‘The donor countries have set as an absolute requirement for all of the 15 beneficiary countries that the fund for civil society must be administered independently of the authorities. Hungary has accepted this, but has not accepted the appointment of the best-qualified candidate for the task. We have therefore been unable to reach agreement, and under the conditions set out in the MoU we signed with Hungary in December 2020, no programmes will be implemented in Hungary under the EEA and Norway Grants scheme during this period,’ said Ms Eriksen Søreide.
Negotiations with Hungary on how the roughly NOK 2.3 billion in funding set aside for Hungary was to be used began in 2016. The MoUs, which were finally signed on 21 December 2020, contain a clause stating that no programmes can be approved until an independent fund operator for civil society funding has been appointed. It has not been possible to reach agreement on a fund operator by the agreed deadline of 21 July. As a result, there will be no implementation of the planned programmes.
‘The fund operator for civil society funding is responsible for managing more than NOK 100 million in funding, and is to ensure that this funding is used to strengthen civil society, promote active citizenship and support vulnerable groups. The donor countries must make sure that the best candidate for the task is selected. We have not reached agreement with Hungary on this point,’ said Ms Eriksen Søreide.
The donor countries, Norway, Iceland and Liechtenstein, have been united in the process and remain committed to the principle that the best qualified candidate must be appointed.
Hong Kong gay couple wins High Court battle as judge rules ‘oppressively unfair’ subsidised housing policy discriminatory
- The case brought by Henry Li and the now-deceased Edgar Ng, centred on the married couple’s ability to live together in a Home Ownership Scheme flat
- Justice Anderson Chow rules Housing Authority ‘singularly failed’ to produce reliable evidence to substantiate argument
27 States (including Switzerland) called on the United Nations Human Rights Council to urgently protect the human rights of trans people, especially trans women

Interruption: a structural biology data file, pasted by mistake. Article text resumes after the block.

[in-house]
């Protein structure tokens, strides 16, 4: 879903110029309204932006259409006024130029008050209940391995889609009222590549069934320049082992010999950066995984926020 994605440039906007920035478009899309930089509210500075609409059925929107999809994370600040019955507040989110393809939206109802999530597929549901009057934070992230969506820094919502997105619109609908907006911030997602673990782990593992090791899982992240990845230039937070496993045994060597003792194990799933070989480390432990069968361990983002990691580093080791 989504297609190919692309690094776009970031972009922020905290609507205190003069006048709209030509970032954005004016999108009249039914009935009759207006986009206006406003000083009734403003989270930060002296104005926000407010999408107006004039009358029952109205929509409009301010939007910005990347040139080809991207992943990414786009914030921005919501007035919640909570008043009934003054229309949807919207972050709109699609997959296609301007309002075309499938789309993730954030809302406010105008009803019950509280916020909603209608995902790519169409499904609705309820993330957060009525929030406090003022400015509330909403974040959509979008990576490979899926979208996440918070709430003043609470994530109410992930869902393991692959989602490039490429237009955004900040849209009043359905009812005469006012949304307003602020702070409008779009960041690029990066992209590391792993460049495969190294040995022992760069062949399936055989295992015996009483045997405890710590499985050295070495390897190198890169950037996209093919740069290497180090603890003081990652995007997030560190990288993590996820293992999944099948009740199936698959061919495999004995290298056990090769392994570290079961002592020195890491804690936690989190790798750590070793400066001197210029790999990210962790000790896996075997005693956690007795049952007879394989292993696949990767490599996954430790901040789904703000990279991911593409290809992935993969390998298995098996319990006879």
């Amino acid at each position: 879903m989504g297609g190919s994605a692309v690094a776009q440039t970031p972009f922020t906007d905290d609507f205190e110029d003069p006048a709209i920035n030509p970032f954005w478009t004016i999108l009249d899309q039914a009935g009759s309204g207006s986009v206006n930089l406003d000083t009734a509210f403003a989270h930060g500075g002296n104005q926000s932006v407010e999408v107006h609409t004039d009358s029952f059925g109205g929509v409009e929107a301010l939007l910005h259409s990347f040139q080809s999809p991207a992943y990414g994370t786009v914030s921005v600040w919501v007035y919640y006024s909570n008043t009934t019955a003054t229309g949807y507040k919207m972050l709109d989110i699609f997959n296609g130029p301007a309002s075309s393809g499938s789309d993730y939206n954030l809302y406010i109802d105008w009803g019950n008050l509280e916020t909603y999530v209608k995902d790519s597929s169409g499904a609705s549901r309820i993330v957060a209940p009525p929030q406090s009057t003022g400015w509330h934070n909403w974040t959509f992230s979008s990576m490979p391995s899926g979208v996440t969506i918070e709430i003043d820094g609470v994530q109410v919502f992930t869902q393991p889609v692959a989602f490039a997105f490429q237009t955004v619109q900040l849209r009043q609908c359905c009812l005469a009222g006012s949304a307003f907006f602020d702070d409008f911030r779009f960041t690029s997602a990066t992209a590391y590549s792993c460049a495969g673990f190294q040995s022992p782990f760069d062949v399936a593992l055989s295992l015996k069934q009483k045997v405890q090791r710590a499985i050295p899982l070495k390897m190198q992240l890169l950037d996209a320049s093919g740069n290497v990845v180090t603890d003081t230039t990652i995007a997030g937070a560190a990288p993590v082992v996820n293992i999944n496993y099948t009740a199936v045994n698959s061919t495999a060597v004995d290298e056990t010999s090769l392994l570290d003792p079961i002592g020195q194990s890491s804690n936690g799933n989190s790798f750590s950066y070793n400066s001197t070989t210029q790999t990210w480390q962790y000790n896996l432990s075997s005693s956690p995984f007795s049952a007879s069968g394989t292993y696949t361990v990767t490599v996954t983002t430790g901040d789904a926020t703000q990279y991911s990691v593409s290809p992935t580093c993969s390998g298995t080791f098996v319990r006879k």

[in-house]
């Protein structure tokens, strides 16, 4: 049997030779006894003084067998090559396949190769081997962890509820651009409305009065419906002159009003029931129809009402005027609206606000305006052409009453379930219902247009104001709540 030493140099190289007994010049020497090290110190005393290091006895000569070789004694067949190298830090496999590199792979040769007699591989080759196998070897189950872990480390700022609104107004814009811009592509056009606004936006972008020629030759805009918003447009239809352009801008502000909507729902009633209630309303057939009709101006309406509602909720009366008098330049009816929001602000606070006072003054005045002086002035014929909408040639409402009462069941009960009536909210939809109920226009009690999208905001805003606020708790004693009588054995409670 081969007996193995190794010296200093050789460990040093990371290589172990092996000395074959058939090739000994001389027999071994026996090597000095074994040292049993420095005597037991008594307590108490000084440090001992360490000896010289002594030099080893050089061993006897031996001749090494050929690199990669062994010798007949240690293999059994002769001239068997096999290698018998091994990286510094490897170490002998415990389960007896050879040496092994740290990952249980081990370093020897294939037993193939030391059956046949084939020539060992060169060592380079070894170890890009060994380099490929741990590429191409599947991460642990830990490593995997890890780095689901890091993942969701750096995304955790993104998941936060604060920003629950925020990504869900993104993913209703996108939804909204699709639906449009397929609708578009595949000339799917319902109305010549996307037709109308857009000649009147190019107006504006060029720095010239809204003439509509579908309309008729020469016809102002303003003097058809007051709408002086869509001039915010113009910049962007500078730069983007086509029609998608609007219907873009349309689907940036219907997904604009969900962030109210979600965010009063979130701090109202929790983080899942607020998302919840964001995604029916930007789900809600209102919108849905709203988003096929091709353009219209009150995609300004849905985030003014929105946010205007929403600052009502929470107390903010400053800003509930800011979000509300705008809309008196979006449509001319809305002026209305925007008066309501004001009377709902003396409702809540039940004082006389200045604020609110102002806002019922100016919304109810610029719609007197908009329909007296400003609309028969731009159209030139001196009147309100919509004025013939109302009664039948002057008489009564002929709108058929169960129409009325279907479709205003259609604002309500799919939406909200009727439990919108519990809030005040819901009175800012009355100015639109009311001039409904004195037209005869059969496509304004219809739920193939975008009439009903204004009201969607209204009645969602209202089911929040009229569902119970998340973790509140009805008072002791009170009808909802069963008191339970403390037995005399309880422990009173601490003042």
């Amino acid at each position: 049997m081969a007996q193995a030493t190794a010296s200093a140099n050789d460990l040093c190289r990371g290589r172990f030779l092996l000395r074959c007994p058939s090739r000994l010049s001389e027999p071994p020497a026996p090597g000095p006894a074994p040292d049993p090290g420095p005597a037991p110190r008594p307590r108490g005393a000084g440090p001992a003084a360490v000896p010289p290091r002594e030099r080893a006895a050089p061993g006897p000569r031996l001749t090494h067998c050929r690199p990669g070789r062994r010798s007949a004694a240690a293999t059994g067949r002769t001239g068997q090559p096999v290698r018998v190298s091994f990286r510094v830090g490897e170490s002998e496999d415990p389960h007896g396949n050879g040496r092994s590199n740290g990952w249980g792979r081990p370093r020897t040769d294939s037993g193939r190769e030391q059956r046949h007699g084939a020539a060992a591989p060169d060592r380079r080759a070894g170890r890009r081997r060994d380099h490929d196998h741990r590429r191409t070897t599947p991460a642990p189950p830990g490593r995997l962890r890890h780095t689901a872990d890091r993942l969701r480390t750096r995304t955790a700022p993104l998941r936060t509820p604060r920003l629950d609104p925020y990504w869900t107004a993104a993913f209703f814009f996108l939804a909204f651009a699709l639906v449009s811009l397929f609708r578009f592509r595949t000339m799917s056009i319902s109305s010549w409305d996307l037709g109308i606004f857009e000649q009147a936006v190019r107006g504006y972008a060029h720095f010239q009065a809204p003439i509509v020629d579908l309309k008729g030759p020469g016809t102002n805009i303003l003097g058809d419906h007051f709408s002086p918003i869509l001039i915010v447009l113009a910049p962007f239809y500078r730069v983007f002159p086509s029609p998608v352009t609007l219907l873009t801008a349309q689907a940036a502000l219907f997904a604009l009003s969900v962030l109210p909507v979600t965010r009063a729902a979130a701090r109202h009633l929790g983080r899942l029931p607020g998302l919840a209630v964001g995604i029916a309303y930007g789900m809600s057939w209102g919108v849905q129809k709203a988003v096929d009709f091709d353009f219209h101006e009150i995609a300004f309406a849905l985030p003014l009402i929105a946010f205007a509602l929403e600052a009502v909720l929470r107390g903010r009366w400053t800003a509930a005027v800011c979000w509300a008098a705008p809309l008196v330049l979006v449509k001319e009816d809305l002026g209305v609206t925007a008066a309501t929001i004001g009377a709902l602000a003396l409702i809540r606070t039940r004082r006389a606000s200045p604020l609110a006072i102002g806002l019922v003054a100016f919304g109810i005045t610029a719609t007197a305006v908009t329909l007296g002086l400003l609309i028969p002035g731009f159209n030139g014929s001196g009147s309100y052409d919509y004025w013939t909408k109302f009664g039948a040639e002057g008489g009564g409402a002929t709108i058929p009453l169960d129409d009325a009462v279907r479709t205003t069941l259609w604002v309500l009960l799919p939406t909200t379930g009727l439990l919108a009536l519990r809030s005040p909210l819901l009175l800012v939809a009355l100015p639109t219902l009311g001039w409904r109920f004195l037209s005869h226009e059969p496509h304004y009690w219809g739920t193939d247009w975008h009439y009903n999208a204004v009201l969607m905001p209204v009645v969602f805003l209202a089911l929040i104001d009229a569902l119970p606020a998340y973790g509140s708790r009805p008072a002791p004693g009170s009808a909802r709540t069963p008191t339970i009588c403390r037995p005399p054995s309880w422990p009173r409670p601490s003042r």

In a historic first, on 28 June 2021 27 States (including Switzerland) called on the United Nations Human Rights Council to urgently protect the human rights of trans people, especially trans women, 5 NGOs said. States also urged governments to work with trans-led organisations to raise awareness about the specific situations facing their communities.
The statement was delivered by Chile on behalf of the 27 UN member States from the newly formed Group of Friends of the mandate of the UN Independent Expert on Sexual Orientation and Gender Identity* during the Interactive dialogue with the Special Rapporteur on violence against women, its causes and consequences.
“Around the world,” Chile told the Human Rights Council on behalf of the group, “transgender and other gender diverse people face extraordinary levels of violence and harassment. We call upon member States, as a matter of urgency, to respect, to protect and to fulfil the human rights of transgender persons – especially transgender women, given the population’s historic marginalisation – by investigating rights violations and abuses, ensuring accountability, implementing effective antidiscrimination legislation and policies, and providing victims with direct access to an effective remedy and support services.”
“This is an historic step forward for the global trans community”, said APTN, GATE, ILGA World, RFSL, and TGEU, the organisations hosting the fifth edition of UN Trans Advocacy Week. “For the first time, States have taken the lead in recognising the historic injustices that people with diverse gender identities and expressions are still facing every day, and are pushing their own governments and others to work with civil society to raise awareness.”
Civil society has worked for years to highlight how persistent stigma and prejudice contribute to the vulnerability of trans and gender diverse people, pushing them into the margins of society and the labour market. At the same time, the criminalisation of their identities fosters a climate of impunity for acts of violence against them, translating in a ‘perfect storm’ of human rights violations.
Research shows that there has been a steady increase in the global number of reported murders of trans and gender diverse people, with at least 3,664 murders documented since 2008.
As UN member States pointed out, trans women are “at heightened risk of and exposure to violence, killings, and other human rights violations and abuses.” Data from 2019 and 2020 show that 98% of those murdered globally were trans women or trans feminine people. In all likelihood, there are many more cases that risk not being reported at all.
Adding to this violence, trans and gender diverse people are also in the line of fire on other fronts, targeted both by anti-rights and anti-gender actors that seek to revert gender equality gains.
During the 47th session of the Human Rights Council, women and LGBTI human rights defenders will come together for an event to reflect on the importance of building bridges, creating relationships of solidarity, and sharing examples of intersectional feminist action.
“We must remember that feminist and LGBTI struggles are intrinsically linked, despite hostile narratives claiming otherwise”, Trans Advocacy Week co-organisers pointed out. “States must create safe environments for people who do not conform to society’s gender norms.”
This is a joint statement by
- ILGA World – The International Lesbian, Gay, Bisexual, Trans and Intersex Association
- GATE – Trans, Gender Diverse and Intersex Advocacy in Action
- TGEU – Transgender Europe
- APTN – Asia Pacific Transgender Network
USA to finally allow self-ID for trans folk and ‘X’ gender markers in massive passport shake-up
Argentina introduces ‘X’ gender markers on IDs as president demands ‘respect’ for non-binary people
Olympic frontrunners forced out of Tokyo games over naturally high testosterone levels
Read: Olympic frontrunners forced out of Tokyo games over naturally high testosterone levels